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What is the difference when speaking about 'LOB' and 'binary' data?

Is it the same, in terms of binary data being stored in a separate filegroup, or are there differences?

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According to Technet: Data Types (Transact-SQL)

In SQL Server, based on their storage characteristics, some data types are designated as belonging to the following groups:

  • Large value data types: varchar(max), nvarchar(max), and varbinary(max)
  • Large object data types: text, ntext, image, varchar(max), nvarchar(max), varbinary(max), and xml

So these types are defined as LOB data types. When you asked about binary data I suppose you are talking about the data of binary data type.

Binary data type can be one of two kinds: fixed-length and variable length. Fixed-length binary data type or variable-length varbinary data type with the maximum number of characters instead of MAX specifier is always stored in row in the first case and (may be) off-row in the second and is NOT LOB data type.

On the other hand, according to this classification (from the same Technet article):

enter image description here

varchar(max), nvarchar(max), text, ntext data types are CHARACTER strings and not BINARY strings.

So LOB data types include CHARACTER strings that are not binary strings.


Conclusion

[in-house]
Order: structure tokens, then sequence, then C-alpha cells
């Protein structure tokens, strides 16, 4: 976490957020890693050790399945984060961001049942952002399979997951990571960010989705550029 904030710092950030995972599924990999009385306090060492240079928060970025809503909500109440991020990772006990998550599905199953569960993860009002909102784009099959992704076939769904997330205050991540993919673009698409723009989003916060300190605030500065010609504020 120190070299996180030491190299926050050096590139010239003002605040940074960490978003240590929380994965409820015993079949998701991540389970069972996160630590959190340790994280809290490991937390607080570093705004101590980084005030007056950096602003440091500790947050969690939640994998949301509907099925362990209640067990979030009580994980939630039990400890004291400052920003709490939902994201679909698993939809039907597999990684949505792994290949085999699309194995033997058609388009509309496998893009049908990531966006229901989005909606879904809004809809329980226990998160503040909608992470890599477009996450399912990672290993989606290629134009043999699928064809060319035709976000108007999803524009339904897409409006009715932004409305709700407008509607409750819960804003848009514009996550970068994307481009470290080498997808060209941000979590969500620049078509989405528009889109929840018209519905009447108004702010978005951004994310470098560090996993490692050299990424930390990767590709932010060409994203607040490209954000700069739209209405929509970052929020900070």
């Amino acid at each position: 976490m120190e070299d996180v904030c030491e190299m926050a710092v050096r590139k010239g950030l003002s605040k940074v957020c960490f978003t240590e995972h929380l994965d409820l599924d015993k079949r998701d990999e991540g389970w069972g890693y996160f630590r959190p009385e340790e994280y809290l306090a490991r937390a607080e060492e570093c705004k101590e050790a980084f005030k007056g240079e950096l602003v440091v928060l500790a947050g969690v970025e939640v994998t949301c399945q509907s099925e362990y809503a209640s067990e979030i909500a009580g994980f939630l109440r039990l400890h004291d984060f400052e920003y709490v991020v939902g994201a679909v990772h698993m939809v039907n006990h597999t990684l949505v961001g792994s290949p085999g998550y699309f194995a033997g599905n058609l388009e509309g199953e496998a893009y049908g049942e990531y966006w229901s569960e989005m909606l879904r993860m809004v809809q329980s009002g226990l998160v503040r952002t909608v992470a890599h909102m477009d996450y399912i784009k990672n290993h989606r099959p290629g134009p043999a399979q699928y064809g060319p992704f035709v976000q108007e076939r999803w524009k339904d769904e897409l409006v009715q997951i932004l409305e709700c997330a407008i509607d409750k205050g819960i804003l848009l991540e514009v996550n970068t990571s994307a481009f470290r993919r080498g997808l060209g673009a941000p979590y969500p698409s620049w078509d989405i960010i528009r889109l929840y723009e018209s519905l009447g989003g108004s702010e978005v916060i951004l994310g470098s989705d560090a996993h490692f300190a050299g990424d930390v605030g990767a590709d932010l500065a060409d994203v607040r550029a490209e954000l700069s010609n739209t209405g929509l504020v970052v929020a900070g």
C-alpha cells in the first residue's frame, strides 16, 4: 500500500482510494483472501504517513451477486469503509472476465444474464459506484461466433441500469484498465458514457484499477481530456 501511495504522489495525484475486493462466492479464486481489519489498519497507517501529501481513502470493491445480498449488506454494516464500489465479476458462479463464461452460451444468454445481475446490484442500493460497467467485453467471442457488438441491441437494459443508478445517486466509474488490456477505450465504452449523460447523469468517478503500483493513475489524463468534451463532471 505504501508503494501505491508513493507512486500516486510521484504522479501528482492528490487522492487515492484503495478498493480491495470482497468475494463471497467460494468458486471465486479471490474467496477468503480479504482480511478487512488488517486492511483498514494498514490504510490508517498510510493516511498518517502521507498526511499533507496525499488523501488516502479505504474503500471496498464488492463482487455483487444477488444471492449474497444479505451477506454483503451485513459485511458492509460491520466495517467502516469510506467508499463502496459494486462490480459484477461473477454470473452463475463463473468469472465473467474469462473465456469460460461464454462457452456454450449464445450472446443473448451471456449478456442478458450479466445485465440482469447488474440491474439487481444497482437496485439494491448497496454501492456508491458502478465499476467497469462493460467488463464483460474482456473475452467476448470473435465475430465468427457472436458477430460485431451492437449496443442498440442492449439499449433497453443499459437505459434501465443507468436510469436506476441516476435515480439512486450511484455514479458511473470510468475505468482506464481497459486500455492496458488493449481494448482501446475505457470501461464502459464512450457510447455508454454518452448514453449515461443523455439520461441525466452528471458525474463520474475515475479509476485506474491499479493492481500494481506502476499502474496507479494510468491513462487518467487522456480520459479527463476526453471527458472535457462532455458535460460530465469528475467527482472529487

BINARY data <> LOB data

And the only case when it's the same is when your data is defined as VARBINARY(MAX)




Back to your question from the comment on how LOB data can be stored.

If the value is one of the old legacy types (text, ntext, image) then it is stored off-row by default.

Off-row means that there is a pointer from the data record which points to the location of the record storing the actual LOB value or the start of the tree that stores the LOB value:

enter image description here

This image is from Pro SQL Server Internals 1st Edition by Dmitri Korotkevitch book.

But you can force the value to go in-row (obviously with the limit) using text in row option.

Starting with SQL server 2005 new LOB data types were introduced, these new types: varchar(max), nvarchar(max), varbinary(max) are stored in-row by default (of course with the limit of 8Kb)

............................................................

To complete a picture.

There is another kind of data that is stored off-row, that is row-overflow data.